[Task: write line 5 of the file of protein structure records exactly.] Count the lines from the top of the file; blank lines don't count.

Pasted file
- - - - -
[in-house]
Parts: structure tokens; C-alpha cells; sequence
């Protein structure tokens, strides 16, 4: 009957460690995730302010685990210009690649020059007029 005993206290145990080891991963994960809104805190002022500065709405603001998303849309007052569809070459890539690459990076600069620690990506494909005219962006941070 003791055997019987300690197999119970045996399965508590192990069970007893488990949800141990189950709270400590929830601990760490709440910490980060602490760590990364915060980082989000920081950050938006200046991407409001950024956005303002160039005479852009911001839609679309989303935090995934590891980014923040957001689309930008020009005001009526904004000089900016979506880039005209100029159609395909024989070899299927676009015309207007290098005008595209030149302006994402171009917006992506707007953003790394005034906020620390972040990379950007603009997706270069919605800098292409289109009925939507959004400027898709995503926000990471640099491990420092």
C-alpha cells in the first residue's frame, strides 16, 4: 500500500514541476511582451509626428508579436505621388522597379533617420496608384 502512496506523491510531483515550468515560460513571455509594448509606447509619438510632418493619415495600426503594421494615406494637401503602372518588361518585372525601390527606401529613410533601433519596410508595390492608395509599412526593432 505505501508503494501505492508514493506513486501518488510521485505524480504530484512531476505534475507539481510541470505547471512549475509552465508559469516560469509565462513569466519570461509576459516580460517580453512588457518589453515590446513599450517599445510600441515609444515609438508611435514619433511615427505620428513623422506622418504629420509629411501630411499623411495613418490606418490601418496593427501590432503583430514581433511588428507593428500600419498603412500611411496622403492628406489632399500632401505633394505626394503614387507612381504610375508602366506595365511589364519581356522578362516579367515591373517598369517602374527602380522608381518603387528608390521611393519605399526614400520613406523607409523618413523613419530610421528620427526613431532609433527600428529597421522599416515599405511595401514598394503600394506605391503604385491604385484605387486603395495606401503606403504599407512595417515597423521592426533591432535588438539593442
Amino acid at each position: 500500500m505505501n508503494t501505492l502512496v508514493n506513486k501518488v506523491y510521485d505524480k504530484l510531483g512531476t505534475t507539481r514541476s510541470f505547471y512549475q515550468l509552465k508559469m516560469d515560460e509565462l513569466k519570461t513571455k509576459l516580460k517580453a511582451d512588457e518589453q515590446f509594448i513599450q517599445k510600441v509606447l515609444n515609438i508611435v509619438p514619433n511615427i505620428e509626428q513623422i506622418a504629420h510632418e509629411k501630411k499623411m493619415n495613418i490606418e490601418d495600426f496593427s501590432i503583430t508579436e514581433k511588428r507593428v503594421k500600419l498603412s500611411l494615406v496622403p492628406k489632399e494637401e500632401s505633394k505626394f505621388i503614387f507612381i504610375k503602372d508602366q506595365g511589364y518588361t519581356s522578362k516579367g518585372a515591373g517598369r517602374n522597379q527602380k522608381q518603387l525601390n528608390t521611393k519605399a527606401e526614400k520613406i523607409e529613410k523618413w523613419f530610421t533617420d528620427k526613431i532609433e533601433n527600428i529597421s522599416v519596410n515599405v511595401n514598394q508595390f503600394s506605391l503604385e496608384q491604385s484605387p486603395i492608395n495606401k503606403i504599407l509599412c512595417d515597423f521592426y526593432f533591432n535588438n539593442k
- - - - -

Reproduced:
Amino acid at each position: 500500500m505505501n508503494t501505492l502512496v508514493n506513486k501518488v506523491y510521485d505524480k504530484l510531483g512531476t505534475t507539481r514541476s510541470f505547471y512549475q515550468l509552465k508559469m516560469d515560460e509565462l513569466k519570461t513571455k509576459l516580460k517580453a511582451d512588457e518589453q515590446f509594448i513599450q517599445k510600441v509606447l515609444n515609438i508611435v509619438p514619433n511615427i505620428e509626428q513623422i506622418a504629420h510632418e509629411k501630411k499623411m493619415n495613418i490606418e490601418d495600426f496593427s501590432i503583430t508579436e514581433k511588428r507593428v503594421k500600419l498603412s500611411l494615406v496622403p492628406k489632399e494637401e500632401s505633394k505626394f505621388i503614387f507612381i504610375k503602372d508602366q506595365g511589364y518588361t519581356s522578362k516579367g518585372a515591373g517598369r517602374n522597379q527602380k522608381q518603387l525601390n528608390t521611393k519605399a527606401e526614400k520613406i523607409e529613410k523618413w523613419f530610421t533617420d528620427k526613431i532609433e533601433n527600428i529597421s522599416v519596410n515599405v511595401n514598394q508595390f503600394s506605391l503604385e496608384q491604385s484605387p486603395i492608395n495606401k503606403i504599407l509599412c512595417d515597423f521592426y526593432f533591432n535588438n539593442k